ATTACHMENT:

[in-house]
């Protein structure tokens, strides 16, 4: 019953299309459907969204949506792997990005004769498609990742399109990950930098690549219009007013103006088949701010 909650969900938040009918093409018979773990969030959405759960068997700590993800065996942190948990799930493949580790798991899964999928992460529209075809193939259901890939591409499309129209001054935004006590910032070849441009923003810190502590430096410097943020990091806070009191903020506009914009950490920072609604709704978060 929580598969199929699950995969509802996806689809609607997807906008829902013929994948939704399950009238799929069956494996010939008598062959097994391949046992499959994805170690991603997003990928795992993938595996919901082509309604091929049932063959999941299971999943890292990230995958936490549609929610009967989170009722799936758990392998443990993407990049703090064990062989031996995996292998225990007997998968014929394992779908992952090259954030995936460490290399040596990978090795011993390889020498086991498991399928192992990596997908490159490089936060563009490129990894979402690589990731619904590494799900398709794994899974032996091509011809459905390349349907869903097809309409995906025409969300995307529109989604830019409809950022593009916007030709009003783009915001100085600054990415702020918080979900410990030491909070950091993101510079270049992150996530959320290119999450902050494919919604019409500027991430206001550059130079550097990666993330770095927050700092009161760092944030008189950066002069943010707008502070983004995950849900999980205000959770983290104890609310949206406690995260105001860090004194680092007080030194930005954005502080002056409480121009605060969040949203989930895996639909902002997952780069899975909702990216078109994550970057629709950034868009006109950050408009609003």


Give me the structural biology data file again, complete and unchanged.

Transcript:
[in-house]
């Protein structure tokens, strides 16, 4: 019953299309459907969204949506792997990005004769498609990742399109990950930098690549219009007013103006088949701010 909650969900938040009918093409018979773990969030959405759960068997700590993800065996942190948990799930493949580790798991899964999928992460529209075809193939259901890939591409499309129209001054935004006590910032070849441009923003810190502590430096410097943020990091806070009191903020506009914009950490920072609604709704978060 929580598969199929699950995969509802996806689809609607997807906008829902013929994948939704399950009238799929069956494996010939008598062959097994391949046992499959994805170690991603997003990928795992993938595996919901082509309604091929049932063959999941299971999943890292990230995958936490549609929610009967989170009722799936758990392998443990993407990049703090064990062989031996995996292998225990007997998968014929394992779908992952090259954030995936460490290399040596990978090795011993390889020498086991498991399928192992990596997908490159490089936060563009490129990894979402690589990731619904590494799900398709794994899974032996091509011809459905390349349907869903097809309409995906025409969300995307529109989604830019409809950022593009916007030709009003783009915001100085600054990415702020918080979900410990030491909070950091993101510079270049992150996530959320290119999450902050494919919604019409500027991430206001550059130079550097990666993330770095927050700092009161760092944030008189950066002069943010707008502070983004995950849900999980205000959770983290104890609310949206406690995260105001860090004194680092007080030194930005954005502080002056409480121009605060969040949203989930895996639909902002997952780069899975909702990216078109994550970057629709950034868009006109950050408009609003």